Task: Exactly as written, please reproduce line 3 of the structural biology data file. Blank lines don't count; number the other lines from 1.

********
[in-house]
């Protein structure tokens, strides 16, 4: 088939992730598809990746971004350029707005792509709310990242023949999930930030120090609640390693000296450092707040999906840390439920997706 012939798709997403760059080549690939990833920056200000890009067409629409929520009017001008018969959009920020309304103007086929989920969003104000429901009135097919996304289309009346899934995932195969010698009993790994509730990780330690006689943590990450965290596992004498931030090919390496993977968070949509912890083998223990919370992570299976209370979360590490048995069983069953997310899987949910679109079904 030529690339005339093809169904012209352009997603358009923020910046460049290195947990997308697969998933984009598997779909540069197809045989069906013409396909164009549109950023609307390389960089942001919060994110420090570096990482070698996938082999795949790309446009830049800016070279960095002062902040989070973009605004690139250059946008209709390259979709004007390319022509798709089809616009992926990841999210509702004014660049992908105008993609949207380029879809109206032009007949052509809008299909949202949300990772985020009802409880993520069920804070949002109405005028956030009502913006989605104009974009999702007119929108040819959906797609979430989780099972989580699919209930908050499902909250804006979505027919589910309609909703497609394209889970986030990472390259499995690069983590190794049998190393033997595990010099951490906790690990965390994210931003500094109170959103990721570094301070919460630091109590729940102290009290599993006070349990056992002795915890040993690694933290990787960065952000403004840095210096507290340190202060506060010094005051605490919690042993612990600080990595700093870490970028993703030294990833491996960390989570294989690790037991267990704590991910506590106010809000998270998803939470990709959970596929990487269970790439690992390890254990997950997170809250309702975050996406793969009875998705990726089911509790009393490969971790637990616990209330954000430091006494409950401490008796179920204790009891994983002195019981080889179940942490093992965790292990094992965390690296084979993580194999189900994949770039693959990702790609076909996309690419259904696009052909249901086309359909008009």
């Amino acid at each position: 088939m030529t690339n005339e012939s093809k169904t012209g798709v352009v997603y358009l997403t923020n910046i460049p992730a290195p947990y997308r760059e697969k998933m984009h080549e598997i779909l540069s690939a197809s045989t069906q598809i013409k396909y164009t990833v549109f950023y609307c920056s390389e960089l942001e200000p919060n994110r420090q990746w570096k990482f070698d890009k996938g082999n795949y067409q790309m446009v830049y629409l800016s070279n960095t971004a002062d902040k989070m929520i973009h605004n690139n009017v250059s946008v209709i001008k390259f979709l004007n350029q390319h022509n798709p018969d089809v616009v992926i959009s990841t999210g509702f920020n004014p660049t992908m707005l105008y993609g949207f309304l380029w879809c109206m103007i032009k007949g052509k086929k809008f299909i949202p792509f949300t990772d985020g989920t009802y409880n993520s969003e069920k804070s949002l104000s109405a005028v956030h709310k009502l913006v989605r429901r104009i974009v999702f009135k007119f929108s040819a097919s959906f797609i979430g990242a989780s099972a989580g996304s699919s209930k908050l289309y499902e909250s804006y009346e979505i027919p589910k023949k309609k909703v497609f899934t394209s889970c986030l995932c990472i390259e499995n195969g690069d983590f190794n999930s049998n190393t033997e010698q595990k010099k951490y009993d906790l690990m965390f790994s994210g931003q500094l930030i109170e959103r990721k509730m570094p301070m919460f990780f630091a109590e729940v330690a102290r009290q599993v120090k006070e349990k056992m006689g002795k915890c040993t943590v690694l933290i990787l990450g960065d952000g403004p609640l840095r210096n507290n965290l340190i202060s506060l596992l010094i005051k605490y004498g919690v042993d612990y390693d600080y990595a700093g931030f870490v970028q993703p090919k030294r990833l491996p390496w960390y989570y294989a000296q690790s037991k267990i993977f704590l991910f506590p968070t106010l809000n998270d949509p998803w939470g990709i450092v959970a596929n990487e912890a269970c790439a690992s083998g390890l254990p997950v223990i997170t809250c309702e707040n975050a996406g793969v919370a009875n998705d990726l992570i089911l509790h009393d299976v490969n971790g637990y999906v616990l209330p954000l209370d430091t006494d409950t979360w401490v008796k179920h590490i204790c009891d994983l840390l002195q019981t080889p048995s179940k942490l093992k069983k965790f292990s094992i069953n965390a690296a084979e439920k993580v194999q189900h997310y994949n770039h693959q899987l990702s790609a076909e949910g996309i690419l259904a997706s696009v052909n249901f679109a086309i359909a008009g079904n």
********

């Amino acid at each position: 088939m030529t690339n005339e012939s093809k169904t012209g798709v352009v997603y358009l997403t923020n910046i460049p992730a290195p947990y997308r760059e697969k998933m984009h080549e598997i779909l540069s690939a197809s045989t069906q598809i013409k396909y164009t990833v549109f950023y609307c920056s390389e960089l942001e200000p919060n994110r420090q990746w570096k990482f070698d890009k996938g082999n795949y067409q790309m446009v830049y629409l800016s070279n960095t971004a002062d902040k989070m929520i973009h605004n690139n009017v250059s946008v209709i001008k390259f979709l004007n350029q390319h022509n798709p018969d089809v616009v992926i959009s990841t999210g509702f920020n004014p660049t992908m707005l105008y993609g949207f309304l380029w879809c109206m103007i032009k007949g052509k086929k809008f299909i949202p792509f949300t990772d985020g989920t009802y409880n993520s969003e069920k804070s949002l104000s109405a005028v956030h709310k009502l913006v989605r429901r104009i974009v999702f009135k007119f929108s040819a097919s959906f797609i979430g990242a989780s099972a989580g996304s699919s209930k908050l289309y499902e909250s804006y009346e979505i027919p589910k023949k309609k909703v497609f899934t394209s889970c986030l995932c990472i390259e499995n195969g690069d983590f190794n999930s049998n190393t033997e010698q595990k010099k951490y009993d906790l690990m965390f790994s994210g931003q500094l930030i109170e959103r990721k509730m570094p301070m919460f990780f630091a109590e729940v330690a102290r009290q599993v120090k006070e349990k056992m006689g002795k915890c040993t943590v690694l933290i990787l990450g960065d952000g403004p609640l840095r210096n507290n965290l340190i202060s506060l596992l010094i005051k605490y004498g919690v042993d612990y390693d600080y990595a700093g931030f870490v970028q993703p090919k030294r990833l491996p390496w960390y989570y294989a000296q690790s037991k267990i993977f704590l991910f506590p968070t106010l809000n998270d949509p998803w939470g990709i450092v959970a596929n990487e912890a269970c790439a690992s083998g390890l254990p997950v223990i997170t809250c309702e707040n975050a996406g793969v919370a009875n998705d990726l992570i089911l509790h009393d299976v490969n971790g637990y999906v616990l209330p954000l209370d430091t006494d409950t979360w401490v008796k179920h590490i204790c009891d994983l840390l002195q019981t080889p048995s179940k942490l093992k069983k965790f292990s094992i069953n965390a690296a084979e439920k993580v194999q189900h997310y994949n770039h693959q899987l990702s790609a076909e949910g996309i690419l259904a997706s696009v052909n249901f679109a086309i359909a008009g079904n």